• Immune reconstitution syndrome: Patients may develop immune reconstitution syndrome resulting in the occurrence of an inflammatory response to an indolent or residual opportunistic infection during initial HIV treatment or activation of autoimmune disorders (eg, Graves' disease, polymyositis, Guillain-Barré syndrome) later in therapy; further evaluation and treatment may be required.
• Lactic acidosis/hepatomegaly: Lactic acidosis and severe hepatomegaly with steatosis, sometimes fatal, have been reported with use of nucleoside analogues, alone or in combination with other antiretrovirals. Suspend treatment in any patient who develops clinical or laboratory findings suggestive of lactic acidosis or pronounced hepatotoxicity (marked transaminase elevation may/may not accompany hepatomegaly and steatosis).
• Osteomalacia and renal dysfunction: In patients taking tenofovir disoproxil fumarate, cases of osteomalacia associated with proximal renal tubulopathy with bone pain or extremity pain (which may contribute to fractures) have been reported; hypophosphatemia and osteomalacia secondary to proximal renal tubulopathy have also occurred in patients at risk for renal dysfunction who present with persistent or worsening bone or muscle symptoms. The risk of osteomalacia in patients taking tenofovir alafenamide is not known. In patients at risk for renal dysfunction, persistent or worsening bone or muscle symptoms should be evaluated for renal dysfunction, hypophosphatemia and osteomalacia
• Renal toxicity: Cases of acute renal failure and/or Fanconi syndrome have been reported with use of tenofovir prodrugs; patients with preexisting renal impairment and those taking nephrotoxic agents (including NSAIDs) are at increased risk. Assess estimated creatinine clearance, urine protein, and urine glucose prior to initiation of therapy and during therapy. Monitor serum phosphorus in patients with chronic kidney disease (increased risk of developing Fanconi syndrome). Discontinue therapy in patients that develop clinically significant decreases in renal function or evidence of Fanconi syndrome.
• Chronic hepatitis B: [US Boxed Warning]: Safety and efficacy during coinfection of HIV-1 and HBV have not been established; acute, severe exacerbations of HBV have been reported following discontinuation of antiretroviral therapy. Not indicated for treatment of chronic hepatitis B. Closely monitor hepatic function with clinical and laboratory follow-up for at least several months in patients who are coinfected with HIV-1 and HBV and discontinue this therapy. If appropriate, antihepatitis B therapy may be warranted, especially in patients with advanced hepatic disease or cirrhosis (post-treatment HBV exacerbations may lead to hepatic decompensation and liver failure). All patients with HIV should be tested for HBV prior to initiation of treatment.
• Renal impairment: Use is not recommended in patients with CrCl <30 mL/minute.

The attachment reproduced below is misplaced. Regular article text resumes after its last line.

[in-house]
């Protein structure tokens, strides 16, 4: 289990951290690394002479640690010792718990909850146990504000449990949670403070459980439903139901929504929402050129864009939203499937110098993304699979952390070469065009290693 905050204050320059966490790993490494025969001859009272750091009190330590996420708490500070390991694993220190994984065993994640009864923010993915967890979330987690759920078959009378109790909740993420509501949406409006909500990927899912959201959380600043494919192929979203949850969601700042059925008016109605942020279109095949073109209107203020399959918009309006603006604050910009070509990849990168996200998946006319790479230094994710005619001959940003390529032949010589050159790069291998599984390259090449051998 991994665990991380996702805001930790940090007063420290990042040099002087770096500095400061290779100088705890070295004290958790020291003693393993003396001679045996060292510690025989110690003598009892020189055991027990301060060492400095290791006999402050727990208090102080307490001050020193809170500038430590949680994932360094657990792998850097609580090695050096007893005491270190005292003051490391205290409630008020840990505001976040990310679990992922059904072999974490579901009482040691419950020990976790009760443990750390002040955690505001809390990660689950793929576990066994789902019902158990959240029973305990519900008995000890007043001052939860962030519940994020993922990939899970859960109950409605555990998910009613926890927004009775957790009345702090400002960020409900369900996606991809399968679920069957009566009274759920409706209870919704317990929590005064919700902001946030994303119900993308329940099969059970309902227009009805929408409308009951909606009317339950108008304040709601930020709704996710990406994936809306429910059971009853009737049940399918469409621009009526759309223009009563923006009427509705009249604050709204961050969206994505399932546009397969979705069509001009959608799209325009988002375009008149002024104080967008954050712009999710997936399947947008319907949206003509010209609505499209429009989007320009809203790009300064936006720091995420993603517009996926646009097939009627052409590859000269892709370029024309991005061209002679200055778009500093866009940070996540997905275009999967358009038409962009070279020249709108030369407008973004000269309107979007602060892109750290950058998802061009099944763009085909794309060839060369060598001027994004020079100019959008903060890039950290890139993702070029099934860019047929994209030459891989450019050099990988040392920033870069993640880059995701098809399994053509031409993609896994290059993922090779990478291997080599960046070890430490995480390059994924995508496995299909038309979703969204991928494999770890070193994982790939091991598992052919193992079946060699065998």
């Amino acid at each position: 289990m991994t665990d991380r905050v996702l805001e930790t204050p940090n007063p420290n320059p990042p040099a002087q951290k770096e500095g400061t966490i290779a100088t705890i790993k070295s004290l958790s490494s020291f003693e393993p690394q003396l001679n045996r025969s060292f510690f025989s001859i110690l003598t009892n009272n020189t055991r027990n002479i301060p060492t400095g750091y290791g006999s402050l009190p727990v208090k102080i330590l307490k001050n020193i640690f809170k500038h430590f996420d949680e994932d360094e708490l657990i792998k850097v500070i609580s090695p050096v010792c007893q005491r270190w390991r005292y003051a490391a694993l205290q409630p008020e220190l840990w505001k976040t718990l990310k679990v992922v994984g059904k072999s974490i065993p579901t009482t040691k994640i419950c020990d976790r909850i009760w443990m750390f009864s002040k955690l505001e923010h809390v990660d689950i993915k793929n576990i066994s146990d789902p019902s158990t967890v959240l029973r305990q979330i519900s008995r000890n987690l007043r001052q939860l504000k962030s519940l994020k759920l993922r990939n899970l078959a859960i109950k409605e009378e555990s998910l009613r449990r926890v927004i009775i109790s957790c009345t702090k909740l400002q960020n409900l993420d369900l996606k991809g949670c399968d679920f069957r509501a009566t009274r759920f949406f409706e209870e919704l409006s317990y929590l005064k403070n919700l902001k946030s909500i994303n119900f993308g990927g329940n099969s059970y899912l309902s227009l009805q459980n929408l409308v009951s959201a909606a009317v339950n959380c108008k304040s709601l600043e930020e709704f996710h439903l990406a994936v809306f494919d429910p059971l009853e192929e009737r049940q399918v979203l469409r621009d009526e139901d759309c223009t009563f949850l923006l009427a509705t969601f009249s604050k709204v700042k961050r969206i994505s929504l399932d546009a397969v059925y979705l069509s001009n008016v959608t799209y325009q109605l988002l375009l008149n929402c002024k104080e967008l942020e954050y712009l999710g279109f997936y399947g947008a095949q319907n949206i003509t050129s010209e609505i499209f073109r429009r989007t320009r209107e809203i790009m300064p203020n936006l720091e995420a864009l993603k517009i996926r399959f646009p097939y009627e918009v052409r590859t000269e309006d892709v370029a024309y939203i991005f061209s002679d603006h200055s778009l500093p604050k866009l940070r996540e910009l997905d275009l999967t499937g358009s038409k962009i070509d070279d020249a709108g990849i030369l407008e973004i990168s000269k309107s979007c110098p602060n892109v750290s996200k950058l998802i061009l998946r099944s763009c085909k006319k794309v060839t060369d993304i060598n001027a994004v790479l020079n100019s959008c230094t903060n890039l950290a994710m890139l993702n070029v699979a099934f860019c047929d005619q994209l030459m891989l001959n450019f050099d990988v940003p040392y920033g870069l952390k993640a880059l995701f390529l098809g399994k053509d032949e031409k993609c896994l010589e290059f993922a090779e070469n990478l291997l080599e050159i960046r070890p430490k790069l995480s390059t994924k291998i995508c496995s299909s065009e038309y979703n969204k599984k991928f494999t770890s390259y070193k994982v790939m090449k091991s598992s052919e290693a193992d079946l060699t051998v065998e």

Concurrent drug therapy issues:
• Drug-drug interactions: Potentially significant interactions may exist, requiring dose or frequency adjustment, additional monitoring, and/or selection of alternative therapy. Consult drug interactions database for more detailed information.
CD4 count, HIV RNA plasma levels; serum creatinine, urine glucose, urine protein (prior to initiation and as clinically indicated during therapy); serum phosphorus (in patients with chronic kidney disease); hepatic function tests, BMD (patients with a history of bone fracture or have risk factors for bone loss); testing for HBV is recommended prior to the initiation of antiretroviral therapy. Patients with HIV and HBV coinfection should be monitored for several months following therapy discontinuation.
The Health and Human Services (HHS) Perinatal HIV Guidelines note there are insufficient data to recommend use of this combination product as an initial regimen in antiretroviral-naive pregnant women. In general, women who become pregnant on a stable cART regimen may continue that regimen if viral suppression is effective, appropriate drug exposure can be achieved, contraindications for use in pregnancy are not present, and the regimen is well tolerated. Monitoring during pregnancy is more frequent than in non-pregnant adults; cART should be continued postpartum (HHS [perinatal] 2016). Refer to individual monographs.
• Discuss specific use of drug and side effects with patient as it relates to treatment. (HCAHPS: During this hospital stay, were you given any medicine that you had not taken before? Before giving you any new medicine, how often did hospital staff tell you what the medicine was for? How often did hospital staff describe possible side effects in a way you could understand?)
• Patient may experience nausea. Have patient report immediately to prescriber signs of infection, signs of kidney problems (urinary retention, hematuria, change in amount of urine passed, or weight gain), signs of liver problems (dark urine, fatigue, lack of appetite, nausea, abdominal pain, light-colored stools, vomiting, or jaundice), signs of lactic acidosis (fast breathing, tachycardia, abnormal heartbeat, vomiting, fatigue, shortness of breath, severe loss of strength and energy, severe dizziness, feeling cold, or muscle pain or cramps), bone pain, or change in body fat (HCAHPS).
• Educate patient about signs of a significant reaction (eg, wheezing; chest tightness; fever; itching; bad cough; blue skin color; seizures; or swelling of face, lips, tongue, or throat). Note: This is not a comprehensive list of all side effects. Patient should consult prescriber for additional questions.
Intended Use and Disclaimer: Should not be printed and given to patients. This information is intended to serve as a concise initial reference for health care professionals to use when discussing medications with a patient. You must ultimately rely on your own discretion, experience, and judgment in diagnosing, treating, and advising patients.